Until recently, there was no existing word for this 
complex of ideas, and in order to embrace the whole 
field by a single term, I felt constrained to invent one. 
Hence "Cybernetics," which I derived from the Greek 
word kubernetes, or "steersman," the same Greek word 
from which we eventually derive our word "governor." 
Incidentally, I found later that the word had already 
been used by Ampere with reference to political 
science, and had been introduced in another context 
by a Polish scientist, both uses dating from the earlier 
part of the nineteenth century. 

I wrote a more or less technical book entitled 
Cybernetics which was published in 1948. In response 
to a certain demand for me to make its ideas acceptable 
to the lay public, I published the first edition of The 
Human Use of Human Beings in 1950. Since then the 


subject has grown from a few ideas shared by Drs. 
Claude Shannon, Warren Weaver, and myself, into an 
established region of research. Therefore, I take this 
opportunity occasioned by the reprinting of my book 
to bring it up to date, and to remove certain defects 
and inconsequentialities in its original structure. 

In giving the definition of Cybernetics in the original 
book, I classed communication and control together. 
Why did I do this? When I communicate with another 
person, I impart a message to him, and when he com- 
municates back with me he returns a related message 
which contains information primarily accessible to him 
and not to me. When I control the actions of another 
person, I communicate a message to him, and although 
this message is in the imperative mood, the technique 
of communication does not differ from that of a message 
of fact. Furthermore, if my control is to be effective I 
must take cognizance of any messages from him which 
may indicate that the order is understood and has been 

It is the thesis of this book that society can only be 
understood through a study of the messages and the 
communication facilities which belong to it; and that 
in the future development of these messages and com-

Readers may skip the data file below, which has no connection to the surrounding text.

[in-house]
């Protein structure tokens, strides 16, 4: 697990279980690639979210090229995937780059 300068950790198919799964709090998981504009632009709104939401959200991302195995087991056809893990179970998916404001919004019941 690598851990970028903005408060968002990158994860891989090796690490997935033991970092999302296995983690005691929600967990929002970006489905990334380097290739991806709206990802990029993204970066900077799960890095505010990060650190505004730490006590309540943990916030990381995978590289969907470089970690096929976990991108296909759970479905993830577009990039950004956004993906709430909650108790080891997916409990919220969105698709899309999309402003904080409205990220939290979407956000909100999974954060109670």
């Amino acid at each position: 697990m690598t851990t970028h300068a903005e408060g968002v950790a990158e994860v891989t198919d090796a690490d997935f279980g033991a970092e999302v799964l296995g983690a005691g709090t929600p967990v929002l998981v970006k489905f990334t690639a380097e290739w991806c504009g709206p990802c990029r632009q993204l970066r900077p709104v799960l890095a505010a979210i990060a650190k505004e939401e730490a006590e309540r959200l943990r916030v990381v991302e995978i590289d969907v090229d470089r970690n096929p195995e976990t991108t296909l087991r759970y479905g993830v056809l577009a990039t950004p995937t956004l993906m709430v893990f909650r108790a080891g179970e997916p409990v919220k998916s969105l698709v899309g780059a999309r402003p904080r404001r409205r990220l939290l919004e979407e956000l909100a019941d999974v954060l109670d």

munication facilities, messages between man and ma- 
chines, between machines and man, and between 
machine and machine, are destined to play an ever- 
increasing part. 

When I give an order to a machine, the situation is 
not essentially different from that which arises when 
I give an order to a person. In other words, as far as my 
consciousness goes I am aware of the order that has 
gone out and of the signal of compliance that has come 
back. To me, personally, the fact that the signal in its 
intermediate stages has gone through a machine rather 
than through a person is irrelevant and does not in any 
case greatly change my relation to the signal. Thus the 
theory of control in engineering, whether human or 



animal or mechanical, is a chapter in the theory of 

Naturally there are detailed differences in messages 
and in problems of control, not only between a living 
organism and a machine, but within each narrower 
class of beings. It is the purpose of Cybernetics to de- 
velop a language and techniques that will enable us 
indeed to attack the problem of control and communi- 
cation in general, but also to find the proper repertory 
of ideas and techniques to classify their particular 
manifestations under certain concepts. 

The commands through which we exercise our con- 
trol over our environment are a kind of information 
which we impart to it. Like any form of information,